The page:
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Skal Chiang Mai November meeting and reminder of Christmas Gala Dinner

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The stunning Rio Restaurant at the Rati Lanna Riverside Resort and Spa was the scene of the delayed Skål Chiang Mai meeting. Postponed from October due to the passing of His Majesty the King, the meeting was held on Wednesday, November 16, 2016.

The meeting started with President Tim McGuire of Old Chiangmai welcoming everyone to the meeting. He announced that the Christmas Gala Fundraiser had been postponed until January 26, 2016 at Le Meridien Chiang Mai out of respect for the 100 day mourning period for His Majesty King Bhumibol Adulyadej.

He then welcomed Alan and Aom Ashton back from Canada in time for the cool season here and Nima Chandler of Nancy Chandler’s Maps to the meeting. He also welcomed General Manager Mr. Vinai Chitaratsanee and Mr. Theeraphong Jittalatsanee of Suriwongse Hotel Chiang Mai. Khun Vinai is offering special benefits to the hotel on the Skal Chiang Mai page; http://skalchiangmai.com/about_benefits_cm.html along with offers from other members.

Membership renewal is up and members will soon be receiving a reminder in their emails about renewing their memberships. In other Skål Chiang Mai news The Service 1921 and The Restaurant at Anantara Chiang Mai Resort have won the coveted Wine Spectator Award of Excellence for their amazing wine list. Kudos to General Manager Syahreza Ishwara and his team.

In sadder news in the past months former Skål Chiang Mai member Andrew Bond was killed in a tragic accident, Skal Chiang Mai sent their condolences to his wife Maneerat Bond and donation was made on behalf of Skål Chiang Mai to support his children. Condolences also to Marc Dumur, Skål Member and Past President on the recent death of his father, Frank Dumur-Schumann as well as to Skål Chiang Mai local members Frank and Vanita Sethi on their recent family losses.

Vice President Annette Kunigagon then took the microphone to announce the opening of the new Northern Thai restaurant Euang Kam Sai and then Manaswat “Kim” Chutima of Old Chiangmai explained that the restaurant is aiming to offer a unique Northern Thai experience, offering many unusual dishes on the menu that are not often found in restaurants. She added that the restaurant will be offering seasonal variations based on local ingredients and invited everyone to come and give it a try.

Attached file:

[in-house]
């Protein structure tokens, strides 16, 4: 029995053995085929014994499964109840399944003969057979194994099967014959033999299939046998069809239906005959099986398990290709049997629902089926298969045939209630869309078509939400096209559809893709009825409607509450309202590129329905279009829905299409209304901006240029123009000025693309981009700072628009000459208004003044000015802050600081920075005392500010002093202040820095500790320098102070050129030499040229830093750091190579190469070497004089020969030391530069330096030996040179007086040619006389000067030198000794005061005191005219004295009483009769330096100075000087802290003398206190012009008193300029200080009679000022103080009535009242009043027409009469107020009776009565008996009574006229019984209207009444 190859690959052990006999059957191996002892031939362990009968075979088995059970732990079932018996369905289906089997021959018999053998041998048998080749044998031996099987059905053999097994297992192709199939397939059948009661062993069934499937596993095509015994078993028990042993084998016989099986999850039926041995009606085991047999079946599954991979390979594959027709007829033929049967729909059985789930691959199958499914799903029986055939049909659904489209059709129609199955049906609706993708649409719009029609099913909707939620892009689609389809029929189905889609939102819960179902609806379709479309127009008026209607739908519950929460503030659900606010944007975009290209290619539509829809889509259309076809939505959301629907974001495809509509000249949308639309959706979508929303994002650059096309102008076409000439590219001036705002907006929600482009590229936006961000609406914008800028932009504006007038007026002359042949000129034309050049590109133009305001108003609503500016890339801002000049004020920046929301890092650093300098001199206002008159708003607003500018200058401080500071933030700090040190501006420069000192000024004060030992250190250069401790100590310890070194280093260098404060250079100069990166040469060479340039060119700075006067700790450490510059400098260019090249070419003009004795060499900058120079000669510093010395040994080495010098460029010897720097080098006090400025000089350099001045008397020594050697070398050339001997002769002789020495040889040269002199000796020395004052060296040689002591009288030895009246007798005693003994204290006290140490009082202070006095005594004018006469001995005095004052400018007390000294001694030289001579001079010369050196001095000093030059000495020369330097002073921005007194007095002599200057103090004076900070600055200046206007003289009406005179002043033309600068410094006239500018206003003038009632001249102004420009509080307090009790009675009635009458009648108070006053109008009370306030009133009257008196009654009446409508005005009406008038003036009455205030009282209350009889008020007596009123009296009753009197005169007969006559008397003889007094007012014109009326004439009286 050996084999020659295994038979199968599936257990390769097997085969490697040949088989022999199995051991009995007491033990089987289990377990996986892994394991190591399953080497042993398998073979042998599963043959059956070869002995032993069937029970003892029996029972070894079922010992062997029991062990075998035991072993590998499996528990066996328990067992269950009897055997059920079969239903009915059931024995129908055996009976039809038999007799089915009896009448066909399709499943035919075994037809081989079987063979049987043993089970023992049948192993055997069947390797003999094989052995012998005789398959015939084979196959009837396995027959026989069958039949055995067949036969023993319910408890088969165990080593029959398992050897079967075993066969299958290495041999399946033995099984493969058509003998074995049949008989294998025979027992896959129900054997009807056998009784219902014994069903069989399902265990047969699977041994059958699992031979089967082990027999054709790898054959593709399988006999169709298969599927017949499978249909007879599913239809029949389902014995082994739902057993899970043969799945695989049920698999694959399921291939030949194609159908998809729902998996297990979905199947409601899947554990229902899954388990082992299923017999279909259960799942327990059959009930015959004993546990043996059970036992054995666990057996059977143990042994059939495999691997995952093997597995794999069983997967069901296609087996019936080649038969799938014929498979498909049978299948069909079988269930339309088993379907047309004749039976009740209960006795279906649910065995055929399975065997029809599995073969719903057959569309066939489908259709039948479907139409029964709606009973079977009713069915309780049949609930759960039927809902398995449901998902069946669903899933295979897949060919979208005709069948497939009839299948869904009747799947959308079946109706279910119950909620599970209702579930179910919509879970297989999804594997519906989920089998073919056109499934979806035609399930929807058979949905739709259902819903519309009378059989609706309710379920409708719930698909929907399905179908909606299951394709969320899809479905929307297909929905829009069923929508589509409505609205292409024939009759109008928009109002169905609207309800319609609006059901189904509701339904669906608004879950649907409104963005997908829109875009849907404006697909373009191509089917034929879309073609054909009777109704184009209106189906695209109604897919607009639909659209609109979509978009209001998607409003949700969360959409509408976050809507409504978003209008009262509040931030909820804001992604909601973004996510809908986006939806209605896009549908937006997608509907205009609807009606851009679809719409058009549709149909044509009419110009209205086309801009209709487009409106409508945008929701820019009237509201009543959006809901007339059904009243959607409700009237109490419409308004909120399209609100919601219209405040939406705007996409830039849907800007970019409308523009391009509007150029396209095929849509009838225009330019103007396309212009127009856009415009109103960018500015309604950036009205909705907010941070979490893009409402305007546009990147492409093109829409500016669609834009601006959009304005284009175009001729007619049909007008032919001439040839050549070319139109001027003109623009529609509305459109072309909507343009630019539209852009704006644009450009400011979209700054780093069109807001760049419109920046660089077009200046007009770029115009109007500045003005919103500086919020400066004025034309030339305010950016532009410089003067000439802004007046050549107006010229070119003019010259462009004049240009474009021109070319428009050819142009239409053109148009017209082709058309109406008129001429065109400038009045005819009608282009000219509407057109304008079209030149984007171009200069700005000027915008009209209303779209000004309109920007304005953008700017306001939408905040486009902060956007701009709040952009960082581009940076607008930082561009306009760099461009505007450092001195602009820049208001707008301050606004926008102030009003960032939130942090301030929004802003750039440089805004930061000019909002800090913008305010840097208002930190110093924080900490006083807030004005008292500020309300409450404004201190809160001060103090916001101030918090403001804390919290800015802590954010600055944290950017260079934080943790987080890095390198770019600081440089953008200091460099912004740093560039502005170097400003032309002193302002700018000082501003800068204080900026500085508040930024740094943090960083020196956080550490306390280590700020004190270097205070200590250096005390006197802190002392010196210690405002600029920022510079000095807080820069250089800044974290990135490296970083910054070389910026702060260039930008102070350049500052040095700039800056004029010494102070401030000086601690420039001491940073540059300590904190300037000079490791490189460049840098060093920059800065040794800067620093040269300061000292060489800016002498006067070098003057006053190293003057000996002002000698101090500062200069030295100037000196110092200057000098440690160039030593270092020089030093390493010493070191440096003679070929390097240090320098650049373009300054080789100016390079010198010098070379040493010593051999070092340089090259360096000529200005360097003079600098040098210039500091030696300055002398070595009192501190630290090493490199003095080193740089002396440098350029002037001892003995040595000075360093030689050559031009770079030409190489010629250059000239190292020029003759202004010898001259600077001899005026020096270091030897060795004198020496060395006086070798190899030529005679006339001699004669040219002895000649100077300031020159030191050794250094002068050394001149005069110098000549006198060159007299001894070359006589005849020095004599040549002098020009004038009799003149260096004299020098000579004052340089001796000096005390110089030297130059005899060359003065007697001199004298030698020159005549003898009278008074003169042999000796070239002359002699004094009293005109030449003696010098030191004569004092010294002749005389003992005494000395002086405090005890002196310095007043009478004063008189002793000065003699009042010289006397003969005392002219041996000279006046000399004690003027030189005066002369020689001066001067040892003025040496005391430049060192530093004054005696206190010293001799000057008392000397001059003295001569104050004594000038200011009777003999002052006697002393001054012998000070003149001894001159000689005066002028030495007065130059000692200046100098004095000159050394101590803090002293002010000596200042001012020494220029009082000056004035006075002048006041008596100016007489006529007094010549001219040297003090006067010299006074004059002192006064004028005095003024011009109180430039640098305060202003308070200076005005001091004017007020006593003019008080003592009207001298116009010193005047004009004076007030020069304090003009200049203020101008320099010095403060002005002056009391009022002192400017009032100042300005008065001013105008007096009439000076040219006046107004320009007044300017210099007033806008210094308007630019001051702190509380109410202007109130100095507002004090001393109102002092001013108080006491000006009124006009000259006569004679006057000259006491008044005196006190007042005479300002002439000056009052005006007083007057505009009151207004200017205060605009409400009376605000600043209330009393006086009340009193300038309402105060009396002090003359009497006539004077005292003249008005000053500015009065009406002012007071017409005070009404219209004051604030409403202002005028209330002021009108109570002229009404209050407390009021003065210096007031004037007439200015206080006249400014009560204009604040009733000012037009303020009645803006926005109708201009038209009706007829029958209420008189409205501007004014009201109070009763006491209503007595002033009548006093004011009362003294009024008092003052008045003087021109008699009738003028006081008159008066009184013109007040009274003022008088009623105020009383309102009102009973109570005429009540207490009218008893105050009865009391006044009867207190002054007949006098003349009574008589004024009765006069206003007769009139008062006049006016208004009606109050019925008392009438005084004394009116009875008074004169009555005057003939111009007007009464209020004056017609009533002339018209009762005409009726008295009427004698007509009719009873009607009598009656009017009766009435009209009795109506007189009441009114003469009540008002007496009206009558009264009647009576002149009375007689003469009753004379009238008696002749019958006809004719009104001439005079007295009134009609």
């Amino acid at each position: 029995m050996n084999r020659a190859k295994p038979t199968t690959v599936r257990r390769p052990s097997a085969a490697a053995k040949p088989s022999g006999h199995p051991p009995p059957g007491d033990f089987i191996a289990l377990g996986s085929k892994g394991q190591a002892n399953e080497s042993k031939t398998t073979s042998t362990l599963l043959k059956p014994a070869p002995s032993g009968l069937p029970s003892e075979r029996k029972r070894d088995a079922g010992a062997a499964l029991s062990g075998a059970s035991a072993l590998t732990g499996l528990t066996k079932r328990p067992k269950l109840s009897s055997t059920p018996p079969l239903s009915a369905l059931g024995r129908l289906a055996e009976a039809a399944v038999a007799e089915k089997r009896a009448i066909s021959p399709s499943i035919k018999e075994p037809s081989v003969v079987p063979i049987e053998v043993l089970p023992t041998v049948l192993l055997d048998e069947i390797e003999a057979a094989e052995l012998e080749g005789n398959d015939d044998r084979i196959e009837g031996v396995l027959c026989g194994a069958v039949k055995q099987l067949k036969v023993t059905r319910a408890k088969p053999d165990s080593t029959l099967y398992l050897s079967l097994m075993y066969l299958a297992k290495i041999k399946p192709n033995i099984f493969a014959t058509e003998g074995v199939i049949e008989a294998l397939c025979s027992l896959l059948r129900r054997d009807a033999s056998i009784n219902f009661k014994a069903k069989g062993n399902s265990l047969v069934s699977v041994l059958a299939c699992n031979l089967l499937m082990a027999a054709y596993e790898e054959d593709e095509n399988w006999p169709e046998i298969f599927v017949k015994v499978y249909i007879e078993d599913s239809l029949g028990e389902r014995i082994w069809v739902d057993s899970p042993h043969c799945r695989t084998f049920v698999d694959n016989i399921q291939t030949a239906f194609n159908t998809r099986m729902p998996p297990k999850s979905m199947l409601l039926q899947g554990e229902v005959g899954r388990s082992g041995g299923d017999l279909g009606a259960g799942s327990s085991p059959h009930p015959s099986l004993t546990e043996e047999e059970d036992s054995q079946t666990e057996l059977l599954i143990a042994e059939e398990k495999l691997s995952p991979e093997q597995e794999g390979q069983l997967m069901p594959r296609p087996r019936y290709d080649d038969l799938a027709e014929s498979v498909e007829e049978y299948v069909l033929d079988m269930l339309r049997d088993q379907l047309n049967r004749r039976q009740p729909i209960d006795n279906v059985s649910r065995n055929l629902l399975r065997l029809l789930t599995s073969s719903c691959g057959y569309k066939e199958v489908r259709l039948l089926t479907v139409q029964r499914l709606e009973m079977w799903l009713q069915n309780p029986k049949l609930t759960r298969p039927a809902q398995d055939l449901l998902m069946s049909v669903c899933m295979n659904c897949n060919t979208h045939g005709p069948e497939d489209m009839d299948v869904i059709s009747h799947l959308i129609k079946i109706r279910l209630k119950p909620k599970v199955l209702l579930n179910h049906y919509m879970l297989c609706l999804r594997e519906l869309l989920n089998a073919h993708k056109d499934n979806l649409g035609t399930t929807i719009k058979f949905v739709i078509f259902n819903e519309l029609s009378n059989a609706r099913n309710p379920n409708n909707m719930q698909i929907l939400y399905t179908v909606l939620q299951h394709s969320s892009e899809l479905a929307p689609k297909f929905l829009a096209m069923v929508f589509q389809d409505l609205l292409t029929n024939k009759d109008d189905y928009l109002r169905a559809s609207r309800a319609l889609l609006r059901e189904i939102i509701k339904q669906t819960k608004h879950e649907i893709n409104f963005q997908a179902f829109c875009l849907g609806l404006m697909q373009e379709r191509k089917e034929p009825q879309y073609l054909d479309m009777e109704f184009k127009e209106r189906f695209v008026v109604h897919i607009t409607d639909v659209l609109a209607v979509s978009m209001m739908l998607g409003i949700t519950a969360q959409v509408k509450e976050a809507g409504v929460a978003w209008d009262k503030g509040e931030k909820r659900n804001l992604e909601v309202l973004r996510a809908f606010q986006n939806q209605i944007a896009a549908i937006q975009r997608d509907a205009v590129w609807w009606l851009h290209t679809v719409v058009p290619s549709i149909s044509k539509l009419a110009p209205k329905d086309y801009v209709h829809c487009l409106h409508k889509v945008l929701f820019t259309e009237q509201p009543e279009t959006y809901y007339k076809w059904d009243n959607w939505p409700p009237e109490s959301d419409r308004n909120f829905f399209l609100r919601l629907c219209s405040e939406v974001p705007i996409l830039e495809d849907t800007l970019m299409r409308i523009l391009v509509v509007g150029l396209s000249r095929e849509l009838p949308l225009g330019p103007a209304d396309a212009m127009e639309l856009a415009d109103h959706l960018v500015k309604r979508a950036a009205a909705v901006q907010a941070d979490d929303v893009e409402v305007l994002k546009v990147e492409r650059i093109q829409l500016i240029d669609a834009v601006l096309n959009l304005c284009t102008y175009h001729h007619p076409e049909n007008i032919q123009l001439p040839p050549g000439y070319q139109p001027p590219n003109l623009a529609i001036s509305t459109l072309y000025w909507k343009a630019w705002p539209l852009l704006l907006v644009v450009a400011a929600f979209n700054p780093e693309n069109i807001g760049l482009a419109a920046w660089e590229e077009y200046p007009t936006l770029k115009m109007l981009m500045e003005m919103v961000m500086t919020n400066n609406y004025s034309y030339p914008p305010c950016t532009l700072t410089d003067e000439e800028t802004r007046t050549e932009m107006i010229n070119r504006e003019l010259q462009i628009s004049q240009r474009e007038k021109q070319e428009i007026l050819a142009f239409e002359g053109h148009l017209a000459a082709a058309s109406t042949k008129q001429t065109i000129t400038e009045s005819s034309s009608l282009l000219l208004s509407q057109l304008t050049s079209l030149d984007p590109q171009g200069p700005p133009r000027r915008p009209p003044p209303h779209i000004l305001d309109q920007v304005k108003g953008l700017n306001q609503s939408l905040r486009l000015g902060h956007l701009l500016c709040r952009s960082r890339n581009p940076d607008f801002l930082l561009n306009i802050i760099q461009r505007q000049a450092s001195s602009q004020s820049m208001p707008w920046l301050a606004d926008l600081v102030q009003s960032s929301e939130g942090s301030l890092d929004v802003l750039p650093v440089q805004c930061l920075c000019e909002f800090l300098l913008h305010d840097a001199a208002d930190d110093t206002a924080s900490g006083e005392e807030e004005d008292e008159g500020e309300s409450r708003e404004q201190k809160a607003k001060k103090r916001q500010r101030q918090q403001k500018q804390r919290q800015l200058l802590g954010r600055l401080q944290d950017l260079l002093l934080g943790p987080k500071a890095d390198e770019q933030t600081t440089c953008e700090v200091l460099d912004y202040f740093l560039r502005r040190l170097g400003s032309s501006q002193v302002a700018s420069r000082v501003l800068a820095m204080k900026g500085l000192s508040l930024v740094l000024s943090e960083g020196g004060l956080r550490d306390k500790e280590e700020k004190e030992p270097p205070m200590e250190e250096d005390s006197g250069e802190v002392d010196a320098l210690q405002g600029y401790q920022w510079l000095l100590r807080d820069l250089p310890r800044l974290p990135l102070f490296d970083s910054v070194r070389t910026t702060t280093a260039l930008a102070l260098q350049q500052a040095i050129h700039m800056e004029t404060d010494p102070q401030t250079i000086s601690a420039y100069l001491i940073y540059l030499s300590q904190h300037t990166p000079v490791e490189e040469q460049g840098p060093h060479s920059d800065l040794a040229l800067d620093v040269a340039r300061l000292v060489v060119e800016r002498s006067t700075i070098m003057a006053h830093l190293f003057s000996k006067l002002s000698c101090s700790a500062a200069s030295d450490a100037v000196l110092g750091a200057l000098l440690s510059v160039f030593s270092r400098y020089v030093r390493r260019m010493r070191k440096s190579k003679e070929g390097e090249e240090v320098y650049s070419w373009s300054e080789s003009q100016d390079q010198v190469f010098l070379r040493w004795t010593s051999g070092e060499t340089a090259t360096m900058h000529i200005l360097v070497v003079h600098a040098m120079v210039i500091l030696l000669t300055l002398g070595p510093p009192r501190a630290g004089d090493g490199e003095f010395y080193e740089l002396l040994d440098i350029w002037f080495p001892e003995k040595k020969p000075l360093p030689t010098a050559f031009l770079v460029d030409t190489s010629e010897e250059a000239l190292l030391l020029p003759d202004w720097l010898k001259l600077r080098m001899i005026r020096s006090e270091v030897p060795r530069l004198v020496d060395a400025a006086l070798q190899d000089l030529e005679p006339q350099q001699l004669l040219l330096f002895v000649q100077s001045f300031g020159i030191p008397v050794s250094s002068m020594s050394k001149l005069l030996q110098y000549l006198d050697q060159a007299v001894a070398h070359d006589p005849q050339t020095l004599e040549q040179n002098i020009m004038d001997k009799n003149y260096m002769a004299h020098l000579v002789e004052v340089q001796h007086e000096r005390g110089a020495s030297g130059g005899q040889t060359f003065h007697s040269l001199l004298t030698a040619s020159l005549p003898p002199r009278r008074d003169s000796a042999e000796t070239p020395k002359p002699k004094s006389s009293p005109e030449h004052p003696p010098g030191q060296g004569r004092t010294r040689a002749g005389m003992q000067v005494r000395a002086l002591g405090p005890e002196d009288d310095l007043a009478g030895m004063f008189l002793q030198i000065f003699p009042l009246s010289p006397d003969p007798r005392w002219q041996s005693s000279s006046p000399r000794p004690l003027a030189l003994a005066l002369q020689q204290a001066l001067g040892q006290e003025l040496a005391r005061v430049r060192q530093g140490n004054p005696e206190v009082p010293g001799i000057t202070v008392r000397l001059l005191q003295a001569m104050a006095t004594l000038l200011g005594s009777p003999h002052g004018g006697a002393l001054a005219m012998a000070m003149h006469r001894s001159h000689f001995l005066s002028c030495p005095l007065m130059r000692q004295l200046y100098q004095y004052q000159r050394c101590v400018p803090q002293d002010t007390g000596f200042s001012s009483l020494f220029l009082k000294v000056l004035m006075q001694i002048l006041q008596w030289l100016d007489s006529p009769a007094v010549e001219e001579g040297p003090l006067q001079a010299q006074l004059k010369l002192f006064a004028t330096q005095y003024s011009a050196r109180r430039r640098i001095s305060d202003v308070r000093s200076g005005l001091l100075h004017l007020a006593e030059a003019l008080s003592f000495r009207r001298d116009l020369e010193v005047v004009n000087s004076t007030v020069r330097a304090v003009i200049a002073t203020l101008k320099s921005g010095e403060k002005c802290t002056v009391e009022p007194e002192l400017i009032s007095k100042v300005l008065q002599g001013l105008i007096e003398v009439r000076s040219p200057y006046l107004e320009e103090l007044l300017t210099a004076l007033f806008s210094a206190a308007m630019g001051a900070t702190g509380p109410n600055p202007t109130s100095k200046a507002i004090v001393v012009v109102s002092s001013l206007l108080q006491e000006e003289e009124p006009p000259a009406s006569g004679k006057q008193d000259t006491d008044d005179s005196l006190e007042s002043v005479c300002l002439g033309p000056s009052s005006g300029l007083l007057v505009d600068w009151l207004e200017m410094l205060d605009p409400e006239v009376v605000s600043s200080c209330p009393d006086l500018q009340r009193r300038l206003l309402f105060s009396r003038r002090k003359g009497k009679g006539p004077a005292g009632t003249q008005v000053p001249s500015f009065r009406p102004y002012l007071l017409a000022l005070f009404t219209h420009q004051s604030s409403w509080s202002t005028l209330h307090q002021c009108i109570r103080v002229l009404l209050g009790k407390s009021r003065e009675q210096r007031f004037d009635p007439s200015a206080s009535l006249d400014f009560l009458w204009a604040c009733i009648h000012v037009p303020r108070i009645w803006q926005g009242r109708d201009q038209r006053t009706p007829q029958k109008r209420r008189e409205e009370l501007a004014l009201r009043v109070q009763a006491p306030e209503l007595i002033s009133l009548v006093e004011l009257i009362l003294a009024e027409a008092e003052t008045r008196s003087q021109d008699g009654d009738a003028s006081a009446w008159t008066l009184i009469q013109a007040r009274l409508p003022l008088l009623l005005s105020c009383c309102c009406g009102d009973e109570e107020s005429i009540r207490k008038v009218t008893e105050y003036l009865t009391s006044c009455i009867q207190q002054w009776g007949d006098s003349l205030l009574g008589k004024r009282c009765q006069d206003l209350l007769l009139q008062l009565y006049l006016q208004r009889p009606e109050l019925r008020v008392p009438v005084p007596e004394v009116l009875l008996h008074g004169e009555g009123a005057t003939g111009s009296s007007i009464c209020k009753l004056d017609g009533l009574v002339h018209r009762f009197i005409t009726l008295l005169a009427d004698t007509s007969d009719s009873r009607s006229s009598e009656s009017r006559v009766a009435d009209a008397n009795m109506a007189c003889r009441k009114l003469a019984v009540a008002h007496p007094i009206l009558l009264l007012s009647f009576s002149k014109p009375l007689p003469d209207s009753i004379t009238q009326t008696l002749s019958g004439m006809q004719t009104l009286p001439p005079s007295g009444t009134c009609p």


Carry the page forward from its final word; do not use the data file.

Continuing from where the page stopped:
Then the speaker, Carmen Rademaker of the Naka Foundation took the floor and said she was going to explain a bit about what the Naka Foundation was trying to do and then showed a short video on the work being done to create sustainable, safe tourism for elephants. “There are no simple answers,” she said, “no black and white. People need to deal with reality and the reality as it is.”

She talked about the overseas animal rights groups that think all elephant camps should be banned and elephants put in sanctuaries but she pointed out, for one thing elephants live in related herds, with a matriarch and most of the herd related to each other. Putting a number of unrelated elephants together can lead to major issues and fighting between the elephants. She also pointed out that elephants in the wild will walk for up to 80 km a day, in a sanctuary they are in a very small space in comparison. Also she pointed out that elephants are very intelligent and can get bored. Additionally, many elephant tourist destinations have people feed the elephants bananas, melons and sugar cane; the junk food of the elephant world.

She added that in an ideal world elephants would be in the world but it is not an ideal world and elephants have been in domesticated use in South East Asia for 4,000 years. She said the problem in Thailand lies in the fact that there are no standards in place for elephant tourism; the elephant is classed under the Beast of Burden Act or Livestock Act and is not protected under that law, it is private property. A group of elephant experts are working on getting the elephant reclassified as well as instituting standards on care, work, mahout training and elephant training. She pointed out that it is in the best interest of elephant camps and parks to be certified, it shows that they care for their elephants in the correct way and that many have shown interest in obtaining such certification.

“This needs to be solved in a scientific way based on the real world” Carmen pointed out, “Not with emotions and unrealistic expectations.” As one person pointed out, “It is a nice idea to have them in the wild but what wild will they be going to? Their habitats are almost completely gone.” Carmen mentioned that of the 5,000 elephants left in Thailand less than half are in the wild and they face poisoning and accidents as people encroach on their habitats. “They have to cross a busy highway to get to another forest, for instance” Carmen noted, adding that the recent incident where a bus hit an elephant was simply because that elephant was trying to cross to another area to feed.
The discussion was lively and interesting and guest Max Arora told Carmen he really appreciated her talk adding that it had changed his mind on the entire elephant discussion currently going on in the community.

After the discussion everyone retired to enjoy the incredible buffet and churrasco grilled food. The staff was called out after the meal and a certificate presented to Ken for their wonderful service and excellent food. As always, the evening at the Rio Restaurant exceeded expectations.

A reminder that the Skål Christmas Gala has been postponed to January 26, tickets are on sale at Old Chiangmai or from any committee member. Also donations are being sought for the silent and live auctions, please contact President Tim or email [email protected] for more.